Those who seek professional help often feel a release of responsibility from their abuse. They are no longer attached to an event that does not define their character or the course of their life. Someone who has been defined by their abuse their entire life now has the delightful opportunity to decide what kind of person they would like to be and pursue that to their full capability.
Sadly, those who feel that they do not need help may not be able to experience life to its fullest extent. Those who truly live a happy and fulfilled life are able to make sound decisions for themselves and their loved ones. They maintain long, happy, and balanced relationships. They are able to proactively handle stress, anxiety, and sadness. And they are endowed with confidence and self-worth. If you feel that as a direct result of your abuse you are not able to achieve these things, then you can benefit from professional help.
If you or someone you know was a victim of abuse, it is never too late to seek professional help. Having the satisfaction of knowing your life is entirely your own and that you are not controlled by your abuse, is beautifully priceless. Although it may be difficult, showing someone the way towards mental health by asking them to get help is a step in the right direction. Show someone you care by surrounding them with love and support. This is the best possible way to ensure their safety and happiness.
Dear Little Ones
Dissociative Identity Disorder for Young Alters
By Jade Miller
This is a beautiful little book with a powerful message; easy to read and understand with soft, non-threatening illustrations.
The gentle words come from a caring ‘big sister’ perspective, trying to help little ones understand what’s going on for them within their team. It reinforces that the things that happened were not their fault and that they are safe now. Jade goes on to explain about the others inside, encourages team work and shares how each one is valuable with their own purpose. The notion is introduced that the little ones get to choose what will happen next, that their voice is important. Jade offers them suggestions on how to deal with those unmanageable big feelings and a reassurance that things will get better.
Equally valuable to share with a partner or friend, as a way of trying to help them understand what life is like for those living with Dissociative Identity Disorder.
This book is available to purchase on Amazon & Kindle
When I was active on isurvive from 2003 through~ 2007, forgiveness was the LAST topic I wanted to think about. The abuse was too terrible and the aftereffects too pervasive for me even to CONSIDER forgiveness. After all, my abusers did not DESERVE to be forgiven. They deserved to suffer just as badly as they had forced me to suffer.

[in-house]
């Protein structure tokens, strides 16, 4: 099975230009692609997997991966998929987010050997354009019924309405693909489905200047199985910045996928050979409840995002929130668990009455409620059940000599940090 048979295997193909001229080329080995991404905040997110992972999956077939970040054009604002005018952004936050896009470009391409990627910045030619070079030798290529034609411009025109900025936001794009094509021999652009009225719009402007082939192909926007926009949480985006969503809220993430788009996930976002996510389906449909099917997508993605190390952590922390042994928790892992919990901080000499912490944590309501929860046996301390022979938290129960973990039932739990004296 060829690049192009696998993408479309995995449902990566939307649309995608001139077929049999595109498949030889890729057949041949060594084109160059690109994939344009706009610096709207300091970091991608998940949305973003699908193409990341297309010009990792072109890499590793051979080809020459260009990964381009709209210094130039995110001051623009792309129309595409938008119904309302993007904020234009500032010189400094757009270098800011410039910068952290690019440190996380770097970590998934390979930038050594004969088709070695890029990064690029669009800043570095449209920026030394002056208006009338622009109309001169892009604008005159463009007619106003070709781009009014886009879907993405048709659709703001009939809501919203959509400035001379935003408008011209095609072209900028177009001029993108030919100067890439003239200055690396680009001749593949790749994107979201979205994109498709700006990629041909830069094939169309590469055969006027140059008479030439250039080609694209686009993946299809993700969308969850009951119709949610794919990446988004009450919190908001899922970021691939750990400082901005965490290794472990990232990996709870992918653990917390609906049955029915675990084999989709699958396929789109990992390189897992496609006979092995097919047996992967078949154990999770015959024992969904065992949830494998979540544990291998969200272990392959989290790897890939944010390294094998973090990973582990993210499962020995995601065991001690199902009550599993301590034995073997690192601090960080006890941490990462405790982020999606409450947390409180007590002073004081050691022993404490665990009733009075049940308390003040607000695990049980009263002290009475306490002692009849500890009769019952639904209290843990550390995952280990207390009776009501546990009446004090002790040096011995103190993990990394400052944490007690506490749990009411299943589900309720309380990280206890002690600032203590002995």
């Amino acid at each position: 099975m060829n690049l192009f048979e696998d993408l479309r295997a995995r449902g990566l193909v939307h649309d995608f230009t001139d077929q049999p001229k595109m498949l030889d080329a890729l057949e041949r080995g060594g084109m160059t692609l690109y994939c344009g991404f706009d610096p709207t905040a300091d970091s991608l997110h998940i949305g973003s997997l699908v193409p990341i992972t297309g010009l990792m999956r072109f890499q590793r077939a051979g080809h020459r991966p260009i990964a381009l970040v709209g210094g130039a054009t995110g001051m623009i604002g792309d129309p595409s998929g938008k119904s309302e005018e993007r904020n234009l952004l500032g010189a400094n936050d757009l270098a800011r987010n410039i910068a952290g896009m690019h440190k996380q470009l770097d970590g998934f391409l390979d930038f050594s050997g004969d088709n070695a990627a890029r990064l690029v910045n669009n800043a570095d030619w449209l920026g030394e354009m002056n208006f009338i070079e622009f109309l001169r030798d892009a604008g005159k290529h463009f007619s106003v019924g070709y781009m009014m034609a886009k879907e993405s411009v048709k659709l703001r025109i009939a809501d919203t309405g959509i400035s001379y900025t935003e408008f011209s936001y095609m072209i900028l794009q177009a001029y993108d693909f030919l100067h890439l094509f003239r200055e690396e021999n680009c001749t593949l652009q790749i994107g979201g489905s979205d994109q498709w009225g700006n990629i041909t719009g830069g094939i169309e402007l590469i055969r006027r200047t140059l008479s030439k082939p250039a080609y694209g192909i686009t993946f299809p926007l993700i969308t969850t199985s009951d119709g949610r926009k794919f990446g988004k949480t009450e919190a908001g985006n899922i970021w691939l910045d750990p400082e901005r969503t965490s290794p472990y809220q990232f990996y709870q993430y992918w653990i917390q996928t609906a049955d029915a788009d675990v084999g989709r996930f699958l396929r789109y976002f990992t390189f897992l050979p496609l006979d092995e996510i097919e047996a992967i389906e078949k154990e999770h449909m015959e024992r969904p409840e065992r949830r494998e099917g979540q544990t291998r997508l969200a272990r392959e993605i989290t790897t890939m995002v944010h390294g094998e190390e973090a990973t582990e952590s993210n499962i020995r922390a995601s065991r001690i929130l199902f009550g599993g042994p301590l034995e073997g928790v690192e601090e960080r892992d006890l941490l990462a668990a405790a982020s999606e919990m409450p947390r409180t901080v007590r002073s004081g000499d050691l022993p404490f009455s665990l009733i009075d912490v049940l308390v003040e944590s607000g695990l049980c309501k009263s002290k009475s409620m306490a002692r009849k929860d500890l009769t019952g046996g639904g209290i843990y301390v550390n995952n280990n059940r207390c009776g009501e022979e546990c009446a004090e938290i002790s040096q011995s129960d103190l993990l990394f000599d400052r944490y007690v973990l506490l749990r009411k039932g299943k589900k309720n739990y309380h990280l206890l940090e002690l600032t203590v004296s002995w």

The problem was that without forgiveness, my abusers continued to hold power over me. I would think about them, and I would feel the anger, shame, and pain wash over me again. I grew angry as realized just how frequently I was thinking about my abusers. They already took away my childhood. Why should they take away my adulthood as well?
I made a life decision to stop feeding the bitterness. I had absolutely no interest in forgiveness, but I recognized that I no longer wanted my thoughts to focus on my childhood pain. So, each time my abusers would come to my mind, I would make conscious choice not to think about them (much less relive the abuse) and, instead, focus my thoughts on something else. I learned through an isurvive member that the term for this is shlemut. She said it was a Jewish term meaning that I was not choosing forgiveness or reconciliation, but I was choosing to stop fueling the bitterness so I could heal myself. The Christian term that is most similar is forbearance.
I stayed in a place of forbearance for several years (from ~ 2005 through 2014). I made a conscious choice not to dwell on my abusers or relive the past in my head. As new memories surfaced, I worked through those, but after I processed each one, I chose not to let them suck me back into nursing the bitterness toward my abusers, no matter how tempting it was.
In 2013, my faith grew enormously as I made the life decision to start my day each morning in quiet time with my Maker. I explored what unconditional love means … not the warped, selfish misrepresentations of love that I saw in childhood but real unconditional love. As I grew to realize how fully and completely loved I am by my Maker, my emotional wounds healed, and as I filled with unconditional love, it began to overflow to those in my life around me.